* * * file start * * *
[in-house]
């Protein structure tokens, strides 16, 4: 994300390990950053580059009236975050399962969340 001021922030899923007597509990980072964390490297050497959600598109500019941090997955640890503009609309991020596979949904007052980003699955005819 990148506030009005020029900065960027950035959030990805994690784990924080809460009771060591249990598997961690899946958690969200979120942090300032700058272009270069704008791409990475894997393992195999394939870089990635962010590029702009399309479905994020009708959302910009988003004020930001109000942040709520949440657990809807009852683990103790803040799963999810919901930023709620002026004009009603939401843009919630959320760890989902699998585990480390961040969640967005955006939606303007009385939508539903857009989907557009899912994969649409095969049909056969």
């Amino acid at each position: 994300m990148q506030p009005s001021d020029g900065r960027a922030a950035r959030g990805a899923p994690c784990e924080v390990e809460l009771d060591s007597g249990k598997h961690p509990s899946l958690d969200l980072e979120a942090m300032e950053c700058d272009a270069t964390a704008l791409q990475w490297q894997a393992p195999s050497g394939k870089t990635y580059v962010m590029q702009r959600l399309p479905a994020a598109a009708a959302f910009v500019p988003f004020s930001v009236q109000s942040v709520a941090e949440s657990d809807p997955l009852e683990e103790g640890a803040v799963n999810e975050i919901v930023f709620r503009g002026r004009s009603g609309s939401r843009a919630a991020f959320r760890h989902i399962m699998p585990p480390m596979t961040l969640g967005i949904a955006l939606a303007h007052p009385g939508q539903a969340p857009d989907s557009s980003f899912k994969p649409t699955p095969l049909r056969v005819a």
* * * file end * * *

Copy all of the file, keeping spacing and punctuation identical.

[in-house]
């Protein structure tokens, strides 16, 4: 994300390990950053580059009236975050399962969340 001021922030899923007597509990980072964390490297050497959600598109500019941090997955640890503009609309991020596979949904007052980003699955005819 990148506030009005020029900065960027950035959030990805994690784990924080809460009771060591249990598997961690899946958690969200979120942090300032700058272009270069704008791409990475894997393992195999394939870089990635962010590029702009399309479905994020009708959302910009988003004020930001109000942040709520949440657990809807009852683990103790803040799963999810919901930023709620002026004009009603939401843009919630959320760890989902699998585990480390961040969640967005955006939606303007009385939508539903857009989907557009899912994969649409095969049909056969």
């Amino acid at each position: 994300m990148q506030p009005s001021d020029g900065r960027a922030a950035r959030g990805a899923p994690c784990e924080v390990e809460l009771d060591s007597g249990k598997h961690p509990s899946l958690d969200l980072e979120a942090m300032e950053c700058d272009a270069t964390a704008l791409q990475w490297q894997a393992p195999s050497g394939k870089t990635y580059v962010m590029q702009r959600l399309p479905a994020a598109a009708a959302f910009v500019p988003f004020s930001v009236q109000s942040v709520a941090e949440s657990d809807p997955l009852e683990e103790g640890a803040v799963n999810e975050i919901v930023f709620r503009g002026r004009s009603g609309s939401r843009a919630a991020f959320r760890h989902i399962m699998p585990p480390m596979t961040l969640g967005i949904a955006l939606a303007h007052p009385g939508q539903a969340p857009d989907s557009s980003f899912k994969p649409t699955p095969l049909r056969v005819a």